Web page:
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Explain Plato's Theory of Forms

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Plato, perhaps the most significant Greek philosopher of all time developed on Socrates' belief of standards by maintaining a theory of Forms. For Plato, the Forms compliment knowledge, intelligence and dialect. These Forms were believed by Plato to be separate from the visible world and exist in an unseen eternal omnipotent world As a result of the physical world being subject to constant change; Plato sought to find truth which existed in another realm.

The realm that Plato sought to find truth in is called the Realm of Forms believing that there is a perfect model, form or ideal that exists for every concept or object which exists in the visible world. As an example, Plato believed that an object such as a dog is a mimicking copy of the Form of dog, an inferior replica which only portrays the traits that the perfect and unchanging Form of dog has. Because a dog in the visible world contains elements of the Form of dog, humans are able to recognise it as a dog because it has a sense of 'dogness' from the Form. The same would apply for the concept of beauty only slightly differently. We only consider something to be beautiful because we have developed an opinion of what beauty consists of. Because beauty is an ambiguous term it is difficult to define and so we allow our opinions and opinions developed by others to define it for us. The underlying traits of the Form of Beauty contribute to our recognition, however, if we knew the Form of Beauty we would know exactly what beauty is.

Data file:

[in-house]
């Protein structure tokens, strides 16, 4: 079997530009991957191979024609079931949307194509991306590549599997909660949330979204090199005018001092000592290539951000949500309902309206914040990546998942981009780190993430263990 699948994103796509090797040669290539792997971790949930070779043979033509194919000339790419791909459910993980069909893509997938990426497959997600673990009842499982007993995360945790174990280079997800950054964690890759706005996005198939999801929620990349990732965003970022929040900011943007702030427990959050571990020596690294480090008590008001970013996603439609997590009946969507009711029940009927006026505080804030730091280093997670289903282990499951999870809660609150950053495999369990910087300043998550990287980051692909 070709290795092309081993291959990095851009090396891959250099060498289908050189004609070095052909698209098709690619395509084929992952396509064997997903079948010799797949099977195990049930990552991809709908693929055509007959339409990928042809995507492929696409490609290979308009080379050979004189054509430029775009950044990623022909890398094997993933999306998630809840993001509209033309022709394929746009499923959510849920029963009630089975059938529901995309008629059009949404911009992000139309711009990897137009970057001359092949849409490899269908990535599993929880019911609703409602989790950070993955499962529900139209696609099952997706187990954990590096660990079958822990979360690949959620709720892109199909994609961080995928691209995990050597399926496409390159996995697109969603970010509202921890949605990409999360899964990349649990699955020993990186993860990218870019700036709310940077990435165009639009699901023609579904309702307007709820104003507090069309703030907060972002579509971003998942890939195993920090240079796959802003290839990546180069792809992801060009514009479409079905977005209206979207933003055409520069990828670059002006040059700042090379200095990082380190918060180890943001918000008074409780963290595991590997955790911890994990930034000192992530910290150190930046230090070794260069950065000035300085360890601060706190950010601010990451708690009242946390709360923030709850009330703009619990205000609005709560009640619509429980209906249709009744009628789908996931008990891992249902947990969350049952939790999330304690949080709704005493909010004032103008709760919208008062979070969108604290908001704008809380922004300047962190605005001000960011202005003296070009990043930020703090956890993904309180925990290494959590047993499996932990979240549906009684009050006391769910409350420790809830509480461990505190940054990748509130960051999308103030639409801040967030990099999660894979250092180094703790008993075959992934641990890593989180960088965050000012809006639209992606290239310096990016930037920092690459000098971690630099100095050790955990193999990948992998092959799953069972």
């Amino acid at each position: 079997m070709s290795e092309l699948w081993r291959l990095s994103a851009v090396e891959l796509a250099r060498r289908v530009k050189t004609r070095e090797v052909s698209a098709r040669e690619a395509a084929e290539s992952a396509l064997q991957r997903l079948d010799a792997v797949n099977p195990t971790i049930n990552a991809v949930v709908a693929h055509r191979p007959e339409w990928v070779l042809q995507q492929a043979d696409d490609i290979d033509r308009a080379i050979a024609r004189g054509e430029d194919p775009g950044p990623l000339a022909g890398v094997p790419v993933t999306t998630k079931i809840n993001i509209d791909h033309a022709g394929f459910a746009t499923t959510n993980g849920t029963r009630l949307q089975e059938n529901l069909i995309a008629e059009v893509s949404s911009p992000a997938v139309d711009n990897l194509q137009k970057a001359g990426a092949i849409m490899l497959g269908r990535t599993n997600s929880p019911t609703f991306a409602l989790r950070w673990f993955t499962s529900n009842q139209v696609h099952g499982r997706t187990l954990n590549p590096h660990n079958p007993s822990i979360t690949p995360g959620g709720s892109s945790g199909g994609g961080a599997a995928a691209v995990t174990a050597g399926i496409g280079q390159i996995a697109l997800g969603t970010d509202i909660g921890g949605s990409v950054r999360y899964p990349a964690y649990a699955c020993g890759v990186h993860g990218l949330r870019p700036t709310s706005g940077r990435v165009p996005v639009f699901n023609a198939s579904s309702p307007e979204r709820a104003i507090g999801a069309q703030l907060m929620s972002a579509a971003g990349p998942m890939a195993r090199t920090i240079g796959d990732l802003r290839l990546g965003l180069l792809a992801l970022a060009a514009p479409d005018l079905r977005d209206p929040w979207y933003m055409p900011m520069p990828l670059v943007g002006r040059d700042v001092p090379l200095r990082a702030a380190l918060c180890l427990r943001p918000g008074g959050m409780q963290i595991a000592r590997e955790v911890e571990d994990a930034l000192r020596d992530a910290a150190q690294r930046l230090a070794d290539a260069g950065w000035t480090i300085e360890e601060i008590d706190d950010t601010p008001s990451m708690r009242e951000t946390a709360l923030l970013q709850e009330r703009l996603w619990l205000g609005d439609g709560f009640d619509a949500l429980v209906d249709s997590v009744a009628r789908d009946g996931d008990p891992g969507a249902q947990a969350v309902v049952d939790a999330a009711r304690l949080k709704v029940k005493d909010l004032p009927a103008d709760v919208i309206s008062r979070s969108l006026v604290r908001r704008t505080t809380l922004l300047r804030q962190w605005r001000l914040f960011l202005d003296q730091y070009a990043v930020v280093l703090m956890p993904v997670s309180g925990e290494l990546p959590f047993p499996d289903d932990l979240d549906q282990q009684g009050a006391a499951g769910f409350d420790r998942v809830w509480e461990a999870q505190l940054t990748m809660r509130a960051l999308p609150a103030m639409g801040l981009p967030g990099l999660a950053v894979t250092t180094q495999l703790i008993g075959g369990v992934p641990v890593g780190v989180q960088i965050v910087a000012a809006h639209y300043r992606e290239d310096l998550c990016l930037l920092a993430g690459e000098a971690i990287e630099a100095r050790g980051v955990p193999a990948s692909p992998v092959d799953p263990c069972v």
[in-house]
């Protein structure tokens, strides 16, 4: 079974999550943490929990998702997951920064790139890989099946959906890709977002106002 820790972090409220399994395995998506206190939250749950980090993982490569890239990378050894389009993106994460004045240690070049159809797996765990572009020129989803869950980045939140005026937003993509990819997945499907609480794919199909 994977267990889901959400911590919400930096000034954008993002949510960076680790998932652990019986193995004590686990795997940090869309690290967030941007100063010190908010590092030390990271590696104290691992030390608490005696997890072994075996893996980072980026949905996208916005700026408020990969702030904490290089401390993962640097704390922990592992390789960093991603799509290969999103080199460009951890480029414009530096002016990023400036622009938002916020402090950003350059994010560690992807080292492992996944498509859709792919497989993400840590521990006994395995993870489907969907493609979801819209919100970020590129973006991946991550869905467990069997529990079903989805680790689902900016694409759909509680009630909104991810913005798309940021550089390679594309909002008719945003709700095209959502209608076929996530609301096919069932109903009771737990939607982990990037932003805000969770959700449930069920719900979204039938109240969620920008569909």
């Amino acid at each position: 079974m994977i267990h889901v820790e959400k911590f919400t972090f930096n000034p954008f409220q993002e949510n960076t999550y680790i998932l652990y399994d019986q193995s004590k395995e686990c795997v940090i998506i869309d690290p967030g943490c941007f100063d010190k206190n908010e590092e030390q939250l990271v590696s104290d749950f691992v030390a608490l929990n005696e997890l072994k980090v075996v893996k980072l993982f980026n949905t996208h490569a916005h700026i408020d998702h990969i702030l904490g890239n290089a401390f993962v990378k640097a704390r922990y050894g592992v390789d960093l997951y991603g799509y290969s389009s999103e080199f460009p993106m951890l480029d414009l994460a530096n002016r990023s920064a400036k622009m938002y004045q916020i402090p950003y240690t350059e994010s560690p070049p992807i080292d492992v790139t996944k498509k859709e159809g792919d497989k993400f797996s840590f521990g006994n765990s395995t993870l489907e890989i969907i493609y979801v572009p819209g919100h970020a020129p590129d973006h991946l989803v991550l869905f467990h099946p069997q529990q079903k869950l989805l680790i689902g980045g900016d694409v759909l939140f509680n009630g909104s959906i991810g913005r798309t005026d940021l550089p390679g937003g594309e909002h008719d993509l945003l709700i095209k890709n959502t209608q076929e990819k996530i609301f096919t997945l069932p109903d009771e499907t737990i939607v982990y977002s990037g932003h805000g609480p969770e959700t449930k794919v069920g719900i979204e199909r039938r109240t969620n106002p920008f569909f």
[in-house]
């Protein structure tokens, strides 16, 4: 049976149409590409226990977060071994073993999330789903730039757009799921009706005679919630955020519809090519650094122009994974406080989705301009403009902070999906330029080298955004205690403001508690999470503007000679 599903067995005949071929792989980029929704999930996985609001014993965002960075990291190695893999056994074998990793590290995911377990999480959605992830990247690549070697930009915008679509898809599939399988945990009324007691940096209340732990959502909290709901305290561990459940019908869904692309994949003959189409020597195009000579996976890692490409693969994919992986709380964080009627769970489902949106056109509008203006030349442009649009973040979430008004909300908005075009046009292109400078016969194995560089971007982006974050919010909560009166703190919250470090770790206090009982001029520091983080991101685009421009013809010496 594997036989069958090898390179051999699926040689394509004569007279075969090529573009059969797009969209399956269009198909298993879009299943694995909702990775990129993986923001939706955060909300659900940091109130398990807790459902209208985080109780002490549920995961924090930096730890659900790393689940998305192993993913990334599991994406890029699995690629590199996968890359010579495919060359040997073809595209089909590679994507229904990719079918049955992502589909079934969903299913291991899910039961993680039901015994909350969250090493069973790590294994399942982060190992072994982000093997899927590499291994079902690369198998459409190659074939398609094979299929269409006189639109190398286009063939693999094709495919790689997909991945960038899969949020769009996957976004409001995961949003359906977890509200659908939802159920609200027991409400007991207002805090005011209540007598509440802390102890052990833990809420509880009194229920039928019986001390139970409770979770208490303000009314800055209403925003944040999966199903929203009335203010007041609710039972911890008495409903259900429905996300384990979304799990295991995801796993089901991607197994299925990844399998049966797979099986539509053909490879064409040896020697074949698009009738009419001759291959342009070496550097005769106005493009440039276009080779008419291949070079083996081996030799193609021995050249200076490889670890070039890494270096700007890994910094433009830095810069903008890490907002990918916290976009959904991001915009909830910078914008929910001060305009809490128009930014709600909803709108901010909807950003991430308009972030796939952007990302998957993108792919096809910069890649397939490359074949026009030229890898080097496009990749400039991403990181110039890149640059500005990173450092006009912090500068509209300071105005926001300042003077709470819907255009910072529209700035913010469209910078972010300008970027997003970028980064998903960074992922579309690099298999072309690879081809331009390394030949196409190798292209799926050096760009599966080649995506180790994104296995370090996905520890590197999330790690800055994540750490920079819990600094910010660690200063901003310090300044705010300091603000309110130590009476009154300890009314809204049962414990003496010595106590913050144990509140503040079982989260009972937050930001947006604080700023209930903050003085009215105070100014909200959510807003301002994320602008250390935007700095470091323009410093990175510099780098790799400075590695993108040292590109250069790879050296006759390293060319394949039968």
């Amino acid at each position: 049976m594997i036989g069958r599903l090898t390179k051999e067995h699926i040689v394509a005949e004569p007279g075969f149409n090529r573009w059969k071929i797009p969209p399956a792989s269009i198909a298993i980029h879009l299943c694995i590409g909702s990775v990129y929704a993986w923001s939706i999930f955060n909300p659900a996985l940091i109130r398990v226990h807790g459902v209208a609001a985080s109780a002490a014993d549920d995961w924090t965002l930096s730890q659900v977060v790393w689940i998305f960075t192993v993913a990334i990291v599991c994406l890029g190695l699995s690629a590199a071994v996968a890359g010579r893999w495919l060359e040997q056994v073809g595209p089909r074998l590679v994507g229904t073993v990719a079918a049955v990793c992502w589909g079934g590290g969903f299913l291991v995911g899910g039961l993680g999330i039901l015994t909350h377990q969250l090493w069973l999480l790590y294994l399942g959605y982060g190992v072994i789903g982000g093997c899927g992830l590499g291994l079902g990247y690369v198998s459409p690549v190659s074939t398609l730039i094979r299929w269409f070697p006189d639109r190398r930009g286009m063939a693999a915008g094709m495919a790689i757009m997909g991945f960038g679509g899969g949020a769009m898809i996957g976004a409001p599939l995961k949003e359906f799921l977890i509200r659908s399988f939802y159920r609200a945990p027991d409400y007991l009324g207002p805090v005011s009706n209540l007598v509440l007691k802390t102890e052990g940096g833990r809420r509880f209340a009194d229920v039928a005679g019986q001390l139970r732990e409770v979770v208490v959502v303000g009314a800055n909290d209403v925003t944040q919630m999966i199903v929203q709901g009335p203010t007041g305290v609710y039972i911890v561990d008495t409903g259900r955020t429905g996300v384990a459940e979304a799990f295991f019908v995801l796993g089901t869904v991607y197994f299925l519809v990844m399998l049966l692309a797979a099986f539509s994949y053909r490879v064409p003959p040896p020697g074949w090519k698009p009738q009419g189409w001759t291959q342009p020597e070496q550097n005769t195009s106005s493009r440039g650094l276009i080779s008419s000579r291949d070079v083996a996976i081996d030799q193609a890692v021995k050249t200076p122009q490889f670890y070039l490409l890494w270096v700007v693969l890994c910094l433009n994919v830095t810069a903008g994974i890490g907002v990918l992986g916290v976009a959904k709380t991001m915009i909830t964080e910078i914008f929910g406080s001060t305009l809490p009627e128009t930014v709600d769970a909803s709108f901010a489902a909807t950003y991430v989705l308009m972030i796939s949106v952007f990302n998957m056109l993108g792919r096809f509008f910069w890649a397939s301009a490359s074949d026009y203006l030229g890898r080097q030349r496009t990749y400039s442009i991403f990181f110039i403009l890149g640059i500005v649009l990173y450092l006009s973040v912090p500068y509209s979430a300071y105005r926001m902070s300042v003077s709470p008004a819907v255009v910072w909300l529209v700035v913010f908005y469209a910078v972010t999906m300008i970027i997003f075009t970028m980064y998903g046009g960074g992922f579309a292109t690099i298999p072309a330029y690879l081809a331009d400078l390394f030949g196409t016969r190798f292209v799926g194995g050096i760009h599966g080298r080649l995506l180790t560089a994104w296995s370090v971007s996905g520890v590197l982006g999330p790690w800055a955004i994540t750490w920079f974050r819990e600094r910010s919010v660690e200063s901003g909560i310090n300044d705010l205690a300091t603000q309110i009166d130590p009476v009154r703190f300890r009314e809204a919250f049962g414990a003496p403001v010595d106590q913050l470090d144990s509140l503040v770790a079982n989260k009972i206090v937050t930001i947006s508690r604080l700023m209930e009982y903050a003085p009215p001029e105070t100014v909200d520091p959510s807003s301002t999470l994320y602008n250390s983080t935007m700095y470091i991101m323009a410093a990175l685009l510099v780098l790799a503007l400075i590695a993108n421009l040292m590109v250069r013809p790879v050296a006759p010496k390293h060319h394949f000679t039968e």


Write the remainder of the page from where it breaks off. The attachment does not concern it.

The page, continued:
The Forms are absolutes and do not change; they exist in the Realm of the Forms which is separate from the visible world which is subject to change. We as people can never reach the Forms; however, we can aim for them as well as understand them. Plato's Theory of Forms symbolise his belief that the visible world is in fact not the real world. One key item that Plato believed to be essential with the Forms is the study of mathematics as it adds to the road of understanding the Forms. For this very reason, Plato defied art, paintings or any attempt to express beauty as he believed that they would be wasting their time producing pale imitations of beauty.

The highest of all Forms is the Form of the Good. It is sometimes regarded as the 'Form of the Forms' to show its superiority over other Forms. In Plato's Analogy of the Cave, the sun outside of the cave represents this. The function of the Form of the Good is to illuminate all Forms. Once the Form of the Good is understood it will enable Forms such as Justice and Truth to be understood as they contain aspects of goodness themselves.

Plato believed that our souls pre-existed and were immortal because they had once seen the Realm of Forms. This means that by seeing an physical object such as a dog, it makes us recollect what our souls had seen in the Realm of Forms. Plato maintained that knowledge required recollection and



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